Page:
There are a large number of drinks in The Bartender’s Guide that are modifications on other drinks that he lists, and there are also some pretty classic ones. The Gin Sour manages to be both. I stupidly didn’t also make the Gin Fix (141) which is literally the exact same as this, but with seasonal fruits on top (and no lemon juice). I probably will wait a while to make that one, though, so you can just imagine it for now. In terms of sours, I’m much more used to whiskey and amaretto sours, but it stands to reason that you could make them with other spirits as well.
I couldn’t find anything super relevant for Gin or Sour on the news front, but I did find this cool article from The Daily Beast from a few weeks ago talking about the rise of gin‘s popularity in 1700s England. They equate it to meth, in that everyone was making it in their basements, and it was causing all sorts of trouble in society (more crime, obviously more drunkenness, etc.) Everyone developed a taste for it on the continent, and it was cheap and easy, so they brought it back. A fun quick read, and I’ll work on getting more punny news articles next week.
143. Gin Sour
(Use small bar glass.)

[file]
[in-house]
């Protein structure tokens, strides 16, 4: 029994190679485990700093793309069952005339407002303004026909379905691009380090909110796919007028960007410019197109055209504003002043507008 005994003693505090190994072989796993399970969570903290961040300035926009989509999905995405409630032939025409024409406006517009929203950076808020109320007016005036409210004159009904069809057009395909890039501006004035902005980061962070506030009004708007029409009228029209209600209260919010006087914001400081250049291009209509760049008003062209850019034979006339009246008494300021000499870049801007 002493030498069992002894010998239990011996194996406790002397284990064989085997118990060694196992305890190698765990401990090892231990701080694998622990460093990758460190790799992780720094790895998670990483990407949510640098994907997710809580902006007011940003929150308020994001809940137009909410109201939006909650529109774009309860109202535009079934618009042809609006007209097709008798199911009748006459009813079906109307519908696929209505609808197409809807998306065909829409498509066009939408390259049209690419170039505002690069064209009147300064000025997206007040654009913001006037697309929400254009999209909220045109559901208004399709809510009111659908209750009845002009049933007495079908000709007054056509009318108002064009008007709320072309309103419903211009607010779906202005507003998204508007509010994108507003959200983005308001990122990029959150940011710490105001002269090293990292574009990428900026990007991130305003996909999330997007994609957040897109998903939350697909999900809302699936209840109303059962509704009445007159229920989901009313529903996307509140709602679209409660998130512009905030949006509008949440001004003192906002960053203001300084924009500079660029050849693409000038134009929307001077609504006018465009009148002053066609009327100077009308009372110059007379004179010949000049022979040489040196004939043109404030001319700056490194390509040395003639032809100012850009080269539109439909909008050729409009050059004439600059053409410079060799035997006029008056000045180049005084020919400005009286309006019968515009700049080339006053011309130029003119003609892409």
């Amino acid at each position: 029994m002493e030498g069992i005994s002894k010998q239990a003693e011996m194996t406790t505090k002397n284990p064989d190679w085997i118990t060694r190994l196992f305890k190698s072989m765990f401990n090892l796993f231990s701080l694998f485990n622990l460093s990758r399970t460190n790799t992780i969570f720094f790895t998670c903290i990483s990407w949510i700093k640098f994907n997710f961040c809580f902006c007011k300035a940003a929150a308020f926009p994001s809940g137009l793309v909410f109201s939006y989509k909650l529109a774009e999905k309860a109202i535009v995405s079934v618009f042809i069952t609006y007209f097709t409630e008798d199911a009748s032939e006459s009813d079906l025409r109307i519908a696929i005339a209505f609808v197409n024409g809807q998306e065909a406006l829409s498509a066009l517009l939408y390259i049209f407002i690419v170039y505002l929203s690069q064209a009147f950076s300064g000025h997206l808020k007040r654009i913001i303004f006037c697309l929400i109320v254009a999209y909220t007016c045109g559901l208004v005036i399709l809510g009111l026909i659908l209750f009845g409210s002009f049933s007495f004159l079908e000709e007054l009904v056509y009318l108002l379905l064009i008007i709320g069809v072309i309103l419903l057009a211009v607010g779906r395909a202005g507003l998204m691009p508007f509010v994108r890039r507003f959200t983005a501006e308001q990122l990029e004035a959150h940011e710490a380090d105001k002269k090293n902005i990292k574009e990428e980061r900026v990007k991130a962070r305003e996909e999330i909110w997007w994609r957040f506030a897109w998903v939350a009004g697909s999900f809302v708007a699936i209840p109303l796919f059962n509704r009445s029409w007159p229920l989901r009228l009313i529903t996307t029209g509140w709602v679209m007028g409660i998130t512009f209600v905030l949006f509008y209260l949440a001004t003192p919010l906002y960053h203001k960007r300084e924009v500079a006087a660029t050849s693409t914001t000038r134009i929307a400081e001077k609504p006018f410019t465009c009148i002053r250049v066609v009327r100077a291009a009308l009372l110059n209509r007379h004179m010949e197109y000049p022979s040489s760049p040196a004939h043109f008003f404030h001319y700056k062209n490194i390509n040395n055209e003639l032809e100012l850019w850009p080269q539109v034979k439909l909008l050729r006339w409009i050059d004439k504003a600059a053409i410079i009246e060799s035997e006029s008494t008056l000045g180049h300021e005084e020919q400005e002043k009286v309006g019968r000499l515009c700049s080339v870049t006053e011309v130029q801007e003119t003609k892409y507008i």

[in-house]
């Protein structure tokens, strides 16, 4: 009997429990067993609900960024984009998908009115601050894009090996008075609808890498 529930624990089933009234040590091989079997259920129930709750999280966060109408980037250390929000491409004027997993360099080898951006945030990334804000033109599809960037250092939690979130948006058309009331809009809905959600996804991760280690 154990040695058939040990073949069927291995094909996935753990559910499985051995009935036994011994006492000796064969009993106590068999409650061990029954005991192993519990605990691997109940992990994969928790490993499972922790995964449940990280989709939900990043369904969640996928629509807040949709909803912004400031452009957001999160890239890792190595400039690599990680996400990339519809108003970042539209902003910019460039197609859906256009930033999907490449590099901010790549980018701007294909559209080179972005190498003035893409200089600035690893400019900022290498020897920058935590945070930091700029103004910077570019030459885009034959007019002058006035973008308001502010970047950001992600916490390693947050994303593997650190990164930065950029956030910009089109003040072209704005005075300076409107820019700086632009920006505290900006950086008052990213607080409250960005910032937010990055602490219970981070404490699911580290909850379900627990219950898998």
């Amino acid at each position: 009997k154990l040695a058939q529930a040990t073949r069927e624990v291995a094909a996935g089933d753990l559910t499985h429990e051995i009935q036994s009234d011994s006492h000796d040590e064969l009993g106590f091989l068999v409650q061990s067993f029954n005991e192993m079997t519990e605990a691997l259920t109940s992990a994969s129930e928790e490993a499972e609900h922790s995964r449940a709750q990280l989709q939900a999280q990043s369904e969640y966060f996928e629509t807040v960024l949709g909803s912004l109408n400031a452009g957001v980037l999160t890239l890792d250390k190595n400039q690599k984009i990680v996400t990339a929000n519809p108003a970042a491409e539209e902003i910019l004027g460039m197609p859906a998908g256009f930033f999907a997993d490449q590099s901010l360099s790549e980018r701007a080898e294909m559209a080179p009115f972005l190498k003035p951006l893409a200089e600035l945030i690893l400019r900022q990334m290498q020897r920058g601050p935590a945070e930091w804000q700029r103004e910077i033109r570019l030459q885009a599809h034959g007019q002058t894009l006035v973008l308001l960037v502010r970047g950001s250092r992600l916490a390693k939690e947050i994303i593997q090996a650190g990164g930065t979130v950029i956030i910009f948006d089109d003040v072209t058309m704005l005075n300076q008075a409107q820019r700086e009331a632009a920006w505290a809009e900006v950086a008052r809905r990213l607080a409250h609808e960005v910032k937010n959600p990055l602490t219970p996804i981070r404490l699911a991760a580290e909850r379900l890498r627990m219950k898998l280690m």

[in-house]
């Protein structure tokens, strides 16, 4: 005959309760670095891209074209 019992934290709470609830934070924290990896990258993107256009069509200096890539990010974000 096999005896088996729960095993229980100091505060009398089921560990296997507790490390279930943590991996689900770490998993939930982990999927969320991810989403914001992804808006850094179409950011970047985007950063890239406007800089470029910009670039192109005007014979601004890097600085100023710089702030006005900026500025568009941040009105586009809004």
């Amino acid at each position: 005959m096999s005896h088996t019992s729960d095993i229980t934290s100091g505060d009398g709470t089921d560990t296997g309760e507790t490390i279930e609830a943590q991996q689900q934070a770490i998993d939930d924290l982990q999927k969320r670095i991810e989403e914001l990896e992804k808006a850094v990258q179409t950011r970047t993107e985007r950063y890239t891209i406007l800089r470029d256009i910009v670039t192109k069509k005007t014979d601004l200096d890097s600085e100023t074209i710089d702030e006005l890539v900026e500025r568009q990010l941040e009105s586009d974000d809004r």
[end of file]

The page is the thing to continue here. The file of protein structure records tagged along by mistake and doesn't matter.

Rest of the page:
- 1 tablespoon of sugar.
- ¼ of a lemon.
- 1 oz of water
- 2 oz of gin.
- Press the juice of the lemon in the glass. Fill two-thirds full of shaved ice. Stir with a spoon. [Technically I’m combining two recipes, the Gin Fix and the Gin Sour, to make the one understandable without the other. Don’t worry about it.]
BN: This was pretty good. It’s pretty sweet (I wonder if a tablespoon might have been smaller back then and I therefore put too much in), and I’m not the hugest gin fan. The herbal notes of the gin, though, might distract from how sweet it is (a good thing), so maybe with another spirit it would be too much. If I made it again, I’d like something to cut it, maybe a bitters?
PiC: I liked this. It tastes like what I might imagine a lemon drop martini would taste like, or one of those lemon drop candies. It’s a little medicinal (the gin, probably). I’d drink this — but I’d like a sugar rim on it! [BN: Jerry Thomas actually does do this for some drinks, which he calls “crustas.” Stay tuned!]